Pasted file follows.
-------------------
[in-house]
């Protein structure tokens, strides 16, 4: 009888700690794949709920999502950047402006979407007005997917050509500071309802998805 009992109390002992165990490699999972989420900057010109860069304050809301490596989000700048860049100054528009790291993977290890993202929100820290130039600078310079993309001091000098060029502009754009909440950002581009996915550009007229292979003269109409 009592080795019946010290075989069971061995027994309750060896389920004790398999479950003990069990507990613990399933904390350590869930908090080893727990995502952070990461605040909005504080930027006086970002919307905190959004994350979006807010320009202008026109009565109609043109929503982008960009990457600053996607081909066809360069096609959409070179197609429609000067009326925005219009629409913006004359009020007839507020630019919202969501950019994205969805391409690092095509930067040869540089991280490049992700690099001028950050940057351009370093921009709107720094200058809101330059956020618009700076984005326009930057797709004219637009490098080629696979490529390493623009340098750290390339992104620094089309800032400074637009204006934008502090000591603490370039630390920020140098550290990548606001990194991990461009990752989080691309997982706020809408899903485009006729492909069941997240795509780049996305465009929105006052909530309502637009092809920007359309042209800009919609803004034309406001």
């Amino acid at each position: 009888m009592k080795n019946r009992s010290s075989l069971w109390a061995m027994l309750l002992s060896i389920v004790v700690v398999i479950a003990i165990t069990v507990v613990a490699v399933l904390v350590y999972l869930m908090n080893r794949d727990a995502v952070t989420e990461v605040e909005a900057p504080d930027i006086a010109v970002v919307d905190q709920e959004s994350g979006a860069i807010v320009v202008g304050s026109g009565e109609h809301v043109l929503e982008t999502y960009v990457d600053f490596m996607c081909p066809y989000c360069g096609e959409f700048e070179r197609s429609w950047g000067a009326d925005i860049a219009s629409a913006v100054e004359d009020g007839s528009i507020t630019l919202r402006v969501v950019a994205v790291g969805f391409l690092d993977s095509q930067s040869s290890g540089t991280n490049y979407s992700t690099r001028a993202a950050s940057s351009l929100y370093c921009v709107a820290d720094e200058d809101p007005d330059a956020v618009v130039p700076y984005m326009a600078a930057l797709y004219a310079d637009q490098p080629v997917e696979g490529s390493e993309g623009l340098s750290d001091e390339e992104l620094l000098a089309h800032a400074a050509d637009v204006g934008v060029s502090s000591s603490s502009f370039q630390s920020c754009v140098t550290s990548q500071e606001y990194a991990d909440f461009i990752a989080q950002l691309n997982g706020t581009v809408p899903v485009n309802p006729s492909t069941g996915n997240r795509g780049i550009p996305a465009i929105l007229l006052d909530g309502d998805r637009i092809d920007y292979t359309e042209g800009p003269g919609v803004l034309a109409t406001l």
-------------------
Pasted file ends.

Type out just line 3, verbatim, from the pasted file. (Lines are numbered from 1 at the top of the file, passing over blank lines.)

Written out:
């Amino acid at each position: 009888m009592k080795n019946r009992s010290s075989l069971w109390a061995m027994l309750l002992s060896i389920v004790v700690v398999i479950a003990i165990t069990v507990v613990a490699v399933l904390v350590y999972l869930m908090n080893r794949d727990a995502v952070t989420e990461v605040e909005a900057p504080d930027i006086a010109v970002v919307d905190q709920e959004s994350g979006a860069i807010v320009v202008g304050s026109g009565e109609h809301v043109l929503e982008t999502y960009v990457d600053f490596m996607c081909p066809y989000c360069g096609e959409f700048e070179r197609s429609w950047g000067a009326d925005i860049a219009s629409a913006v100054e004359d009020g007839s528009i507020t630019l919202r402006v969501v950019a994205v790291g969805f391409l690092d993977s095509q930067s040869s290890g540089t991280n490049y979407s992700t690099r001028a993202a950050s940057s351009l929100y370093c921009v709107a820290d720094e200058d809101p007005d330059a956020v618009v130039p700076y984005m326009a600078a930057l797709y004219a310079d637009q490098p080629v997917e696979g490529s390493e993309g623009l340098s750290d001091e390339e992104l620094l000098a089309h800032a400074a050509d637009v204006g934008v060029s502090s000591s603490s502009f370039q630390s920020c754009v140098t550290s990548q500071e606001y990194a991990d909440f461009i990752a989080q950002l691309n997982g706020t581009v809408p899903v485009n309802p006729s492909t069941g996915n997240r795509g780049i550009p996305a465009i929105l007229l006052d909530g309502d998805r637009i092809d920007y292979t359309e042209g800009p003269g919609v803004l034309a109409t406001l």